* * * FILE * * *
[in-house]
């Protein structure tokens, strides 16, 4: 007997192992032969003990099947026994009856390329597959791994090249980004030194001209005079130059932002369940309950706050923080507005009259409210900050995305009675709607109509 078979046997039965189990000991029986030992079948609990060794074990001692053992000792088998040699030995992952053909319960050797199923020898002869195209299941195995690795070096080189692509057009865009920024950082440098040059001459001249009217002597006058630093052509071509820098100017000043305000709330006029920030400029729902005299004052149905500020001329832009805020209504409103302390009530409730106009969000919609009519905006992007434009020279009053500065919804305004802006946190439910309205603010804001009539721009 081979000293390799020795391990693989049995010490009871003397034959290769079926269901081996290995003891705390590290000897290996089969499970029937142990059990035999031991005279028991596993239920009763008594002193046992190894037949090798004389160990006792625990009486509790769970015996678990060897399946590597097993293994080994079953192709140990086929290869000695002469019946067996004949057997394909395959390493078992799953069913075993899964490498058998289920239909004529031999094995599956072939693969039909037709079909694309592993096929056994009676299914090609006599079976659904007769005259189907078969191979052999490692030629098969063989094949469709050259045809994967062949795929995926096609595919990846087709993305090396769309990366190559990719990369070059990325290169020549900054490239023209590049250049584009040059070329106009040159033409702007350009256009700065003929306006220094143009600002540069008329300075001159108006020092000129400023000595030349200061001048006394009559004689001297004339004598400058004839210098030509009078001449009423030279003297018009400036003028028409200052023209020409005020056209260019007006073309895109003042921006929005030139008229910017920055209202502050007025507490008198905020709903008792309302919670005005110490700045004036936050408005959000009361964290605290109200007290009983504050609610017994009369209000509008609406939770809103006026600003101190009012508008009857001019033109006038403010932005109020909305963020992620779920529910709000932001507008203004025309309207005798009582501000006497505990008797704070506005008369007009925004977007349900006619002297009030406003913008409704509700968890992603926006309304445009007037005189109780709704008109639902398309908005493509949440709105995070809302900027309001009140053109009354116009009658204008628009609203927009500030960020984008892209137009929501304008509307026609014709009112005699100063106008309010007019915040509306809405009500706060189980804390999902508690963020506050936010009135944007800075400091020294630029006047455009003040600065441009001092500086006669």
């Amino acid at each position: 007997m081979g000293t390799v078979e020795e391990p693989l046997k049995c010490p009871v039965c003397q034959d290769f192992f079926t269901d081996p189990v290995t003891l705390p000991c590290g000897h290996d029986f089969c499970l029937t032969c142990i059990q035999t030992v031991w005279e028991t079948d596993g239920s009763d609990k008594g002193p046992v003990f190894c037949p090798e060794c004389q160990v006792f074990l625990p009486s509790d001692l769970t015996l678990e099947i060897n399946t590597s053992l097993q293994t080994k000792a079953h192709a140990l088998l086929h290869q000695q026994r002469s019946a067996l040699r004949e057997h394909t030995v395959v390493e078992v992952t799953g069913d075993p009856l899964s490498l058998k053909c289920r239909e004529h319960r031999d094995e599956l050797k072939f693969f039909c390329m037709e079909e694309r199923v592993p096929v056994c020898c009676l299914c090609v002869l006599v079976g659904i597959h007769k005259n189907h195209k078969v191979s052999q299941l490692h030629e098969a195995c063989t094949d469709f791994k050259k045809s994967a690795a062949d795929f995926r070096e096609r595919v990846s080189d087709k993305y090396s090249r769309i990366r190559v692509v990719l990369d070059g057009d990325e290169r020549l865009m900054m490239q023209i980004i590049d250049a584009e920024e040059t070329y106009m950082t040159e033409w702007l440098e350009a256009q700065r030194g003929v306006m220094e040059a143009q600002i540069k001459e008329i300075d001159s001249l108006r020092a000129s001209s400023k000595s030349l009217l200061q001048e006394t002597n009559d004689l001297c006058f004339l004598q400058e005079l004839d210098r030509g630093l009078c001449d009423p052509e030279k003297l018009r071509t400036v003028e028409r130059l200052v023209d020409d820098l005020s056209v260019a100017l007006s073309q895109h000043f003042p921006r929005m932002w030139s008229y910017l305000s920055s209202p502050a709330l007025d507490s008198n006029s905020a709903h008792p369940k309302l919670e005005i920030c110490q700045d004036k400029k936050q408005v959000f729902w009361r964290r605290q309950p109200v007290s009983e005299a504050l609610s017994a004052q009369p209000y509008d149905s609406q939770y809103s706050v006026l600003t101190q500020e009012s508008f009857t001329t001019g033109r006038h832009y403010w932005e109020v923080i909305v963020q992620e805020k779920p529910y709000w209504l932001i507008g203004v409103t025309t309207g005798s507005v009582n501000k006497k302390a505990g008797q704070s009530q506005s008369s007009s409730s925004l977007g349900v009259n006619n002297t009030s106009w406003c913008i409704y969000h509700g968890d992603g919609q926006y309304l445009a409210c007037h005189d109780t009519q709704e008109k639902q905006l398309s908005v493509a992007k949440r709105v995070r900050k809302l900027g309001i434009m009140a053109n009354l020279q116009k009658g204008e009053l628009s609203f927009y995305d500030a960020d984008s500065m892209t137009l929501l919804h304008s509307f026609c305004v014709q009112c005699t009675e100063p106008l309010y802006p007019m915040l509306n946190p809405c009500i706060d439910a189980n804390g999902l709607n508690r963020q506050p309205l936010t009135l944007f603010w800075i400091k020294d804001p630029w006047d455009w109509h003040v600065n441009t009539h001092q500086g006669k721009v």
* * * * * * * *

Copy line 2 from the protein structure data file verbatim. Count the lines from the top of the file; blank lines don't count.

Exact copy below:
């Protein structure tokens, strides 16, 4: 007997192992032969003990099947026994009856390329597959791994090249980004030194001209005079130059932002369940309950706050923080507005009259409210900050995305009675709607109509 078979046997039965189990000991029986030992079948609990060794074990001692053992000792088998040699030995992952053909319960050797199923020898002869195209299941195995690795070096080189692509057009865009920024950082440098040059001459001249009217002597006058630093052509071509820098100017000043305000709330006029920030400029729902005299004052149905500020001329832009805020209504409103302390009530409730106009969000919609009519905006992007434009020279009053500065919804305004802006946190439910309205603010804001009539721009 081979000293390799020795391990693989049995010490009871003397034959290769079926269901081996290995003891705390590290000897290996089969499970029937142990059990035999031991005279028991596993239920009763008594002193046992190894037949090798004389160990006792625990009486509790769970015996678990060897399946590597097993293994080994079953192709140990086929290869000695002469019946067996004949057997394909395959390493078992799953069913075993899964490498058998289920239909004529031999094995599956072939693969039909037709079909694309592993096929056994009676299914090609006599079976659904007769005259189907078969191979052999490692030629098969063989094949469709050259045809994967062949795929995926096609595919990846087709993305090396769309990366190559990719990369070059990325290169020549900054490239023209590049250049584009040059070329106009040159033409702007350009256009700065003929306006220094143009600002540069008329300075001159108006020092000129400023000595030349200061001048006394009559004689001297004339004598400058004839210098030509009078001449009423030279003297018009400036003028028409200052023209020409005020056209260019007006073309895109003042921006929005030139008229910017920055209202502050007025507490008198905020709903008792309302919670005005110490700045004036936050408005959000009361964290605290109200007290009983504050609610017994009369209000509008609406939770809103006026600003101190009012508008009857001019033109006038403010932005109020909305963020992620779920529910709000932001507008203004025309309207005798009582501000006497505990008797704070506005008369007009925004977007349900006619002297009030406003913008409704509700968890992603926006309304445009007037005189109780709704008109639902398309908005493509949440709105995070809302900027309001009140053109009354116009009658204008628009609203927009500030960020984008892209137009929501304008509307026609014709009112005699100063106008309010007019915040509306809405009500706060189980804390999902508690963020506050936010009135944007800075400091020294630029006047455009003040600065441009001092500086006669």